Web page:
Osteoporosis is a silent disease-until it causes what can often be a life-altering bone fracture, usually following very minimal trauma. The National Osteoporosis Foundation estimates that approximately one in two women and one in four men will experience an osteoporosis-related fracture, commonly known as a ‘fragility fracture,’ in their lifetime.
Treatment Compliance is Essential
“Osteoporosis literally means, ‘porous bone,’” explained board certified Endocrinologist and osteoporosis expert, Vasti Broadstone, MD. “Imagine that under a microscope, bone mass looks like a honeycomb. Osteoporotic bones have bigger holes and spaces in the honeycomb than healthy bones do, meaning that the bone has lost density or mass, becoming weak and more prone to fracture or breakage.”
“As an orthopedic surgeon, I see many elderly patients who suffer fractures, caused by minor incidents such as falling out of a chair. Healthy bones can normally withstand far more than this, so once I correct the fracture, my attention immediately shifts to diagnosing the underlying issue and preventing additional problems in the future.”
“Diagnosing osteoporosis as soon as possible is key to successful treatment. Too many people have low bone density and are unaware of it. The sooner we can establish a baseline of bone health, the sooner we can begin treatment and follow progress.”
“Many people don’t take their bone health seriously until it’s too late. Fragility fractures put an enormous burden on aging individuals and their loved ones. Studies show that only 40 percent of hip fracture patients regain full pre-fracture levels of mobility and independence, and a staggering 20 percent require long-term nursing home care. Early intervention before fractures occur really is essential.”
“The good news is that osteoporosis is relatively simple to prevent, and highly treatable once developed,” added board certified Family Medicine Physician Casey Bittenbender, MD. “There are many different medications, supplements and treatment regimens that we can utilize, but patients tend to struggle with compliance.”
Dr. Bittenbender continued, “Dosing is a common issue. The body can only absorb so much of a medication or supplement at one time, and many patients need to take supplements such as calcium and vitamin D twice daily in order to get the recommended amount for osteoporosis prevention. These are notoriously hard to tolerate though, so many patients simply don’t comply and unknowingly put their bone health at risk. The key is to work with your physician to get the right mix of medication and supplements for your body. Osteoporosis treatments are very effective, but they only work if used properly.”
Board certified Orthopedic Surgeon Ganesh Ramachandran, DO, MPH, has joined forces with Floyd Memorial’s clinical pharmacists to develop a bone health initiative aimed at diagnosing osteoporosis and ensuring treatment after a fragility fracture.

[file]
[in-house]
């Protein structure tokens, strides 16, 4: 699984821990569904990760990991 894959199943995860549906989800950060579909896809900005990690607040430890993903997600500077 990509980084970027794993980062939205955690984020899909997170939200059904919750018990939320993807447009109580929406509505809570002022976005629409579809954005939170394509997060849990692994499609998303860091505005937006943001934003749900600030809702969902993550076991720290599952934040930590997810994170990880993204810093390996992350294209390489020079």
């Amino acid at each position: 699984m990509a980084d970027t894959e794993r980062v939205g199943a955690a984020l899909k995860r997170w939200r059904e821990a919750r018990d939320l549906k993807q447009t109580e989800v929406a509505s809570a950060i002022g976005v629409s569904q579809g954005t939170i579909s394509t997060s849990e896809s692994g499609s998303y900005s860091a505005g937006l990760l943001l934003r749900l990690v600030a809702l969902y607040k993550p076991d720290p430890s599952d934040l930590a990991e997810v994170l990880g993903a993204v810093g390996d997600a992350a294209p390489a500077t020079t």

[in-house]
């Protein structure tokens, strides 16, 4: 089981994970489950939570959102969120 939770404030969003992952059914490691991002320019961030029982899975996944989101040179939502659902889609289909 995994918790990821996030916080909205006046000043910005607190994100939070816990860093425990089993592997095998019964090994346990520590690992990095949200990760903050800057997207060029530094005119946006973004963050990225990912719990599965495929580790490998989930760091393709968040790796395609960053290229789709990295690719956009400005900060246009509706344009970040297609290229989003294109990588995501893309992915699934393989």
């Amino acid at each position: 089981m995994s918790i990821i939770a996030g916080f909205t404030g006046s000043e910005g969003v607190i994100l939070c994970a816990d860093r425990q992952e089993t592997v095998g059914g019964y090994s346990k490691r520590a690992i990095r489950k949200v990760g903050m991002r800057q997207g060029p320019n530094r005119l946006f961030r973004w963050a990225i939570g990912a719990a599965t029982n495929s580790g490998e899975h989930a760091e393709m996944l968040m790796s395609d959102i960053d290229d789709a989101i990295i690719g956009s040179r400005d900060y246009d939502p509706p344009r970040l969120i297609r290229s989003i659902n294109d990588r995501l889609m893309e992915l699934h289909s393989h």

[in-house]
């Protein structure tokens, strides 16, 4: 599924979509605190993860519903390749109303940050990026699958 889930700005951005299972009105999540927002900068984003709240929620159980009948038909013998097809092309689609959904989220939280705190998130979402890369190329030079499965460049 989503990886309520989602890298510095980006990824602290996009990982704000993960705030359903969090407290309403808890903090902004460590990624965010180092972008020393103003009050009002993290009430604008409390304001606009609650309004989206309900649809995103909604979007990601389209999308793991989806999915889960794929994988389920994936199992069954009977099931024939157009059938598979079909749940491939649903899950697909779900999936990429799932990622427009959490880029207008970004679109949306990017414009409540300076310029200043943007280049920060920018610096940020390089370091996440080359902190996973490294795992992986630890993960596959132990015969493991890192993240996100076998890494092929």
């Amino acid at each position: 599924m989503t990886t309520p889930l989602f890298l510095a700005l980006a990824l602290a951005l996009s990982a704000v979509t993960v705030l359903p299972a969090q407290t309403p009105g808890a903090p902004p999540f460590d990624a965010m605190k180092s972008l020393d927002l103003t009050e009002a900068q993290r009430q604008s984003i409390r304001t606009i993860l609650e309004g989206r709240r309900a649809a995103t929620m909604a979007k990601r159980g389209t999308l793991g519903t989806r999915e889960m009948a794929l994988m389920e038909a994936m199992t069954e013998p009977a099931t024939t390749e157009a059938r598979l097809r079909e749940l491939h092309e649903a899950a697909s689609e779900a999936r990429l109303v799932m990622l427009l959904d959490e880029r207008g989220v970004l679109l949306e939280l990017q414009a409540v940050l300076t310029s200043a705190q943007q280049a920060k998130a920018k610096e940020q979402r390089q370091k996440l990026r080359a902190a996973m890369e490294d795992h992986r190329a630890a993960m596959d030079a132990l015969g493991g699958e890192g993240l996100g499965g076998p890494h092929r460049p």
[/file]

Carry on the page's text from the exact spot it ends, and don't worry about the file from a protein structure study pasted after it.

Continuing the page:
He explained, “We have developed a protocol that we’re confident will help reduce our patients’ risk of future fractures. When I see someone who I suspect may have suffered a fragility fracture due to osteoporosis or one of its secondary causes, such as long-term steroid use, thyroid conditions or bone cancer, I will treat the fracture, and then order a Central DEXA (Dual-energy X-ray absorptiometry) scan and blood work study on the patient. DEXA scans measure bone density, while blood work can reveal the possible presence of cancer, or low levels of essential minerals such as calcium or vitamin D. Once we have the results back, we’ll send them to the patient’s primary care physician so that they can initiate preventive treatment as soon as possible.”
Monday, March 28, 6 -7 pm
Orthopedic Surgeon Ganesh Ramachandran, DO, MPH, and Floyd Memorial Clinical Pharmacists Lindsay Adams, PharmD, and Beth Zehr, PharmD, will offer a free seminar about risk factors for osteoporosis, treatment options, fall prevention and tips for maintaining good bone health throughout all stages of life. Call 1-800-4-SOURCE or register online for this free seminar.
Free Osteoporosis Screenings in March and April
Floyd Memorial offers simple bone density screenings of the heel known as pDXA*, with no physician referral required. The screening is normally $20, but is being offered for FREE during the months of March and April. For an appointment, call (812) 949-5570. Slots are limited, so register early.
*The pDXA screening is for patients interested in knowing their osteoporosis risk, and is not a diagnostic tool. Patients determined to be at high risk will most likely require a Central DEXA scan ordered by their physician for an affirmative diagnosis.